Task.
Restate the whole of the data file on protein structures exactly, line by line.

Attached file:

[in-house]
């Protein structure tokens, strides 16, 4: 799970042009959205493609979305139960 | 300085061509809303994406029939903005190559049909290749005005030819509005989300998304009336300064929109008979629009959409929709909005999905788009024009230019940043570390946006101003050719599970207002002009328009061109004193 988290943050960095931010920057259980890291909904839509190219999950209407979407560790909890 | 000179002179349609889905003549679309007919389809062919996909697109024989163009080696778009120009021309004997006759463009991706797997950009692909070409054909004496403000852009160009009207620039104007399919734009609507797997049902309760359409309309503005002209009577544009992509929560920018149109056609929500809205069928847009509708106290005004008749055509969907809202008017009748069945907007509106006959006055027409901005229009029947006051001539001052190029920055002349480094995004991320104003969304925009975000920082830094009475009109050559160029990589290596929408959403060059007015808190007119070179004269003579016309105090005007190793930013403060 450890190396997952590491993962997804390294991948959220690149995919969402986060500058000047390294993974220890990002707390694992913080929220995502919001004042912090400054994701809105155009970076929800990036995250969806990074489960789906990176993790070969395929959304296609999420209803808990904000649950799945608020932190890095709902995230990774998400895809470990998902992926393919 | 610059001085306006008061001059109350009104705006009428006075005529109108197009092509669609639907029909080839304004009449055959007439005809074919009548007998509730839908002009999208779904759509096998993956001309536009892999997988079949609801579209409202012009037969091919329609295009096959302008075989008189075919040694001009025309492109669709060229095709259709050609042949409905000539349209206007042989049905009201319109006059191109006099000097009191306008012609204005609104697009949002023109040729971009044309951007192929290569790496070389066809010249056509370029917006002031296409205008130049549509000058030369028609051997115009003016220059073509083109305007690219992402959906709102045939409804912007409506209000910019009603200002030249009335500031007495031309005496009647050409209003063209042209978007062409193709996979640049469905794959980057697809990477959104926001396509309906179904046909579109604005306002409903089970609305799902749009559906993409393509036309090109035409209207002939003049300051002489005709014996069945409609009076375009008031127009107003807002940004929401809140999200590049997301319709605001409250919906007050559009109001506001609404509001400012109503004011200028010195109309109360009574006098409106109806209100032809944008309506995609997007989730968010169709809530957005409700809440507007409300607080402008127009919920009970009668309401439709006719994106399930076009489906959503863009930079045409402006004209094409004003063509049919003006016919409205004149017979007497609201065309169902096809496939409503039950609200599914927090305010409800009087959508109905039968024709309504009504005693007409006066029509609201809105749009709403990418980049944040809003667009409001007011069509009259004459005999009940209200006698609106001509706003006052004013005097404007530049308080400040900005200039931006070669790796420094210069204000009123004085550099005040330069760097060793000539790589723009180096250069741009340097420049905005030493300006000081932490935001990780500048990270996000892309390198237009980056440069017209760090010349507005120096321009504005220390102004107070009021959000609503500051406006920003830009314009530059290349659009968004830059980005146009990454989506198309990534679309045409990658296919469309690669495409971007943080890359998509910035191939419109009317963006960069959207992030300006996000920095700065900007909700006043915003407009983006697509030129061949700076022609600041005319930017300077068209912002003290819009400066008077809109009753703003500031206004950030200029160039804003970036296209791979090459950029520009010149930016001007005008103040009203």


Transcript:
[in-house]
């Protein structure tokens, strides 16, 4: 799970042009959205493609979305139960 | 300085061509809303994406029939903005190559049909290749005005030819509005989300998304009336300064929109008979629009959409929709909005999905788009024009230019940043570390946006101003050719599970207002002009328009061109004193 988290943050960095931010920057259980890291909904839509190219999950209407979407560790909890 | 000179002179349609889905003549679309007919389809062919996909697109024989163009080696778009120009021309004997006759463009991706797997950009692909070409054909004496403000852009160009009207620039104007399919734009609507797997049902309760359409309309503005002209009577544009992509929560920018149109056609929500809205069928847009509708106290005004008749055509969907809202008017009748069945907007509106006959006055027409901005229009029947006051001539001052190029920055002349480094995004991320104003969304925009975000920082830094009475009109050559160029990589290596929408959403060059007015808190007119070179004269003579016309105090005007190793930013403060 450890190396997952590491993962997804390294991948959220690149995919969402986060500058000047390294993974220890990002707390694992913080929220995502919001004042912090400054994701809105155009970076929800990036995250969806990074489960789906990176993790070969395929959304296609999420209803808990904000649950799945608020932190890095709902995230990774998400895809470990998902992926393919 | 610059001085306006008061001059109350009104705006009428006075005529109108197009092509669609639907029909080839304004009449055959007439005809074919009548007998509730839908002009999208779904759509096998993956001309536009892999997988079949609801579209409202012009037969091919329609295009096959302008075989008189075919040694001009025309492109669709060229095709259709050609042949409905000539349209206007042989049905009201319109006059191109006099000097009191306008012609204005609104697009949002023109040729971009044309951007192929290569790496070389066809010249056509370029917006002031296409205008130049549509000058030369028609051997115009003016220059073509083109305007690219992402959906709102045939409804912007409506209000910019009603200002030249009335500031007495031309005496009647050409209003063209042209978007062409193709996979640049469905794959980057697809990477959104926001396509309906179904046909579109604005306002409903089970609305799902749009559906993409393509036309090109035409209207002939003049300051002489005709014996069945409609009076375009008031127009107003807002940004929401809140999200590049997301319709605001409250919906007050559009109001506001609404509001400012109503004011200028010195109309109360009574006098409106109806209100032809944008309506995609997007989730968010169709809530957005409700809440507007409300607080402008127009919920009970009668309401439709006719994106399930076009489906959503863009930079045409402006004209094409004003063509049919003006016919409205004149017979007497609201065309169902096809496939409503039950609200599914927090305010409800009087959508109905039968024709309504009504005693007409006066029509609201809105749009709403990418980049944040809003667009409001007011069509009259004459005999009940209200006698609106001509706003006052004013005097404007530049308080400040900005200039931006070669790796420094210069204000009123004085550099005040330069760097060793000539790589723009180096250069741009340097420049905005030493300006000081932490935001990780500048990270996000892309390198237009980056440069017209760090010349507005120096321009504005220390102004107070009021959000609503500051406006920003830009314009530059290349659009968004830059980005146009990454989506198309990534679309045409990658296919469309690669495409971007943080890359998509910035191939419109009317963006960069959207992030300006996000920095700065900007909700006043915003407009983006697509030129061949700076022609600041005319930017300077068209912002003290819009400066008077809109009753703003500031206004950030200029160039804003970036296209791979090459950029520009010149930016001007005008103040009203």